The shaggy costumes for workers in the produce department was sheer brilliance.
I hadn’t been shopping for a while, I guess, so all the changes they had made in support of the Eat Brighter! campaign made quite an impression on me.
I couldn’t ID which “Sesame Street” characters the workers were portraying as they went about their stocking duties, but they looked like bright orange and red shaggy puppets wearing aprons to protect the costumes.
Per the agreement the Produce Marketing Association worked out with Sesame Workshop to use “Sesame Street” characters to promote fresh produce, the costumed workers could not talk.
They were adept, however, at pantomine and also at keeping their eyes focused on their work and discouraging consumers to engage them. They were pros.
The packages were amazing too. I know Elmo, of course, from the Tickle Me Elmo craze from a few years back. Him and Cookie Monster, I know, but all the packages had one of them or the “gay” Muppet couple or the puppet Count Chocula on them.
Isn’t he on cereal too?
Every package had at least one of the characters on it, some of them more than one. It was a nicely uniform.
Abby Cadabby was on several packages too, and cleverly it was decided that Muppet characters would not be restricted to any certain commodity. I was surprised at home that a package I thought was brussels sprouts turned out to be kohlrabi.
Both are brassicas, so it’s all good.
Me with my aging eyesight, I might get confused by characters on all the packages and lose track of some of the produce items I am picking up.
Lucky for me that it wasn’t a package of durian, though maybe if I keep trying it I will learn to like durian, especially with a Muppet character on it.
The good side of having all the packages look the same with the same mix of characters on them is that I wasn’t distracted by brand names as much as before.
Sometimes I stand in the produce aisle with a stony look trying to remember which brand I prefer. Now they are all “Sesame Street” branded, and I don’t have to fret about what I am going to get. The individual brands are obscured.
One more worry off my plate, thank you.
And who doesn’t want a category to become a commodity where it doesn’t matter who supplied it? That is a lot of hassle taken out of the process for the retailer, and the suppliers can focus on cutting costs and less on top quality.
Really, feeding people is not that much different from slopping hogs, so why get hung up on brands and related issues?
It was an idyllic shopping experience. I did notice, however, a boy that seemed 8-10 years old checking out some Crunch Pak Snackers, packages of apple slices and cheese with Iron Man and his pals Spider Man and Captain America on them.
He wasn’t entranced by the the “Sesame Street” spell. At least he was checking out a produce item.
Pulling your leg
None of this has happened, of course.
A couple of weeks ago I wrote about my hopes for success with the “Sesame Street” tie-in for fresh produce items.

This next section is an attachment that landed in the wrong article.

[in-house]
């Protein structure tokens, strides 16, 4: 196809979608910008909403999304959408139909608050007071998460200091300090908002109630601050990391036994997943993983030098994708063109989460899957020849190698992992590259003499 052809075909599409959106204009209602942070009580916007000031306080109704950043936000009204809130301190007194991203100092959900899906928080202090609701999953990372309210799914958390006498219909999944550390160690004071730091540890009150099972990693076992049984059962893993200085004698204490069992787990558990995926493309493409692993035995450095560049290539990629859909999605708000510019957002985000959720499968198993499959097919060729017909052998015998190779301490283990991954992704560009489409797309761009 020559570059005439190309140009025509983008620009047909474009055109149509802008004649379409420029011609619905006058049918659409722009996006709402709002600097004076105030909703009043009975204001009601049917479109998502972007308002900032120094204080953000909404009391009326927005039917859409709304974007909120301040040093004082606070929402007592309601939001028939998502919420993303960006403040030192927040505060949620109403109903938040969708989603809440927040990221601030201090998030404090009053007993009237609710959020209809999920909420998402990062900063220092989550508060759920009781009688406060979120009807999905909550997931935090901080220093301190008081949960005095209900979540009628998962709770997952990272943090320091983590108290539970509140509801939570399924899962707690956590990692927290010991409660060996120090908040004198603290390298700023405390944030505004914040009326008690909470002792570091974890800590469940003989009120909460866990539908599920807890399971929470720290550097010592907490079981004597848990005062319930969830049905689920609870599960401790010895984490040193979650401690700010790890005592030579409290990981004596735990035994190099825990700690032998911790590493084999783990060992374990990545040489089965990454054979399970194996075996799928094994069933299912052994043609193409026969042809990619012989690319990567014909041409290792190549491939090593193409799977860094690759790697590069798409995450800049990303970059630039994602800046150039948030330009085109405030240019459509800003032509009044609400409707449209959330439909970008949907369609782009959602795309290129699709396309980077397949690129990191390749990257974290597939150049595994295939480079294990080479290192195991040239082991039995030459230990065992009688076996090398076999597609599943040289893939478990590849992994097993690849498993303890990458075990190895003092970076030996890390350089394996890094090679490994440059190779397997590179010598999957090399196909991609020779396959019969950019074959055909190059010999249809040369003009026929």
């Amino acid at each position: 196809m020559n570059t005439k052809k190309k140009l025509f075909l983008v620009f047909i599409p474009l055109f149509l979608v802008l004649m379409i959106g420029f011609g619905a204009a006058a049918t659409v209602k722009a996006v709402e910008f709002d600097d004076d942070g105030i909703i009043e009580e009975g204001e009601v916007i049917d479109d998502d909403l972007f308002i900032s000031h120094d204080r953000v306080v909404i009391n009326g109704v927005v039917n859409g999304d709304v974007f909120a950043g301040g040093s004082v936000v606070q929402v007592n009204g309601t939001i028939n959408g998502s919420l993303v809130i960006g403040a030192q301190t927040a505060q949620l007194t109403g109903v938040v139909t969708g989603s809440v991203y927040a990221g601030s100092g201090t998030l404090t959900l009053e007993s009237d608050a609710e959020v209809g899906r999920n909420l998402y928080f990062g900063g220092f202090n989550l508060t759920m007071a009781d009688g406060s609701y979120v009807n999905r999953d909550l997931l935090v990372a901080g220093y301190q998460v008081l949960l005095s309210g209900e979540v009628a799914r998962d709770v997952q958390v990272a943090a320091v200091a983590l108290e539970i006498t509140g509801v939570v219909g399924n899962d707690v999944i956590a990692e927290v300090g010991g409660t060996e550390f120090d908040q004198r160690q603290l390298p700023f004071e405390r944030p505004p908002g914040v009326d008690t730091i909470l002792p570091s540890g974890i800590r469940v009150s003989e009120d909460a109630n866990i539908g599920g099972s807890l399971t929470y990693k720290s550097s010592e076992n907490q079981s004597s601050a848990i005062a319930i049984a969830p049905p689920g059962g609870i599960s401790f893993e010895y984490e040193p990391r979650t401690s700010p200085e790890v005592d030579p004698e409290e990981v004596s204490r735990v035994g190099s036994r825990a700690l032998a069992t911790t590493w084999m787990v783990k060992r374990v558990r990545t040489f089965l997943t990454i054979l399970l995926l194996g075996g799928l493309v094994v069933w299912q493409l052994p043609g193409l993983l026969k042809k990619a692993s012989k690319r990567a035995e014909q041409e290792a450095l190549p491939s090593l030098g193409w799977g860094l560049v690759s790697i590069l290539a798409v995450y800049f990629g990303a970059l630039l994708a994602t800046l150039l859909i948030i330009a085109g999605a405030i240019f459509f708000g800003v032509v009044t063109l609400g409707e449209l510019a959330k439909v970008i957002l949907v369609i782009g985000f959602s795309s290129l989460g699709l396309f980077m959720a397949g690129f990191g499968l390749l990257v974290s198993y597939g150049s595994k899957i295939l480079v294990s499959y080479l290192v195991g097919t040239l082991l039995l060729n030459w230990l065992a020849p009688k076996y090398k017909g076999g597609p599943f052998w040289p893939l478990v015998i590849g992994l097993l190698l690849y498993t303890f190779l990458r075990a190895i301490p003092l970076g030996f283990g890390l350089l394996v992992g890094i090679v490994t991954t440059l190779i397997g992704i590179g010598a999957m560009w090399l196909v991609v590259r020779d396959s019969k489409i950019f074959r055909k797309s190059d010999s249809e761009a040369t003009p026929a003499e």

I acknowledged comments in The Packer’s coverage from Roger Pepperl, marketing director of Wenatchee, Wash.-based Stemilt Growers, and Tony Freytag, senior vice president of sales and marketing for Cashmere, Wash.-based Crunch Pak LLC, that “Sesame Street” didn’t fit with their marketing plans.
Still, I wrote, the “Sesame Street” promotion seems like an great extension of the Let’s Move campaign backed by first lady Michelle Obama and the Partnership for a Healthier America.
Let’s Move has been amazingly successful, I think, in raising awareness of the need to eat more healthfully and eat more fresh fruits and vegetables.
I have not changed my mind. I still hope “Sesame Street” characters can draw more little kids to heathful snacks.
Even so, I wanted to better acknowledge the concerns of of Pepperl and Freytag.
Also, I listened to and watched a 60-minute slideshow Web seminar, “Let’s get started — How to Inspire Kids to Eat Brighter!” that the Newark, Del.-based Produce Marketing Association posted to YouTube on April 22.
It has a lot of useful information. However, at one point in the Web seminar, Maura Regan, senior vice president and general manager of global consumer products at Sesame Workshop, touted the efficacy of using “Sesame Street” characters to promote fresh produce by telling us a sticker of Elmo on broccoli boosted the interest of children from being on the losing side in comparison with a bar of chocolate by 78% to 22% to a 50-50 split in attraction.
Elmo boosted the children’s interest in broccoli over chocolate by 127%, she said.
Since I am in ridiculous mood, let me suggest what would happen if this Halloween I skip handing out bars of chocolate and instead hand out packs of broccoli with pictures of Elmo on them: TP’d trees in our yard for weeks and upturned flower pots.
Well, I live in a suburb, where the kids don’t mess around about Halloween candy and grownups had better not either. It is sort of “Lord of the Flies” here.
I acknowledge that those marketers not jumping onto the “Sesame Street” bandwagon have good points.
Still, I love the idea of swinging to knock one out of the ballpark. I’d like to think this might be the pitch.
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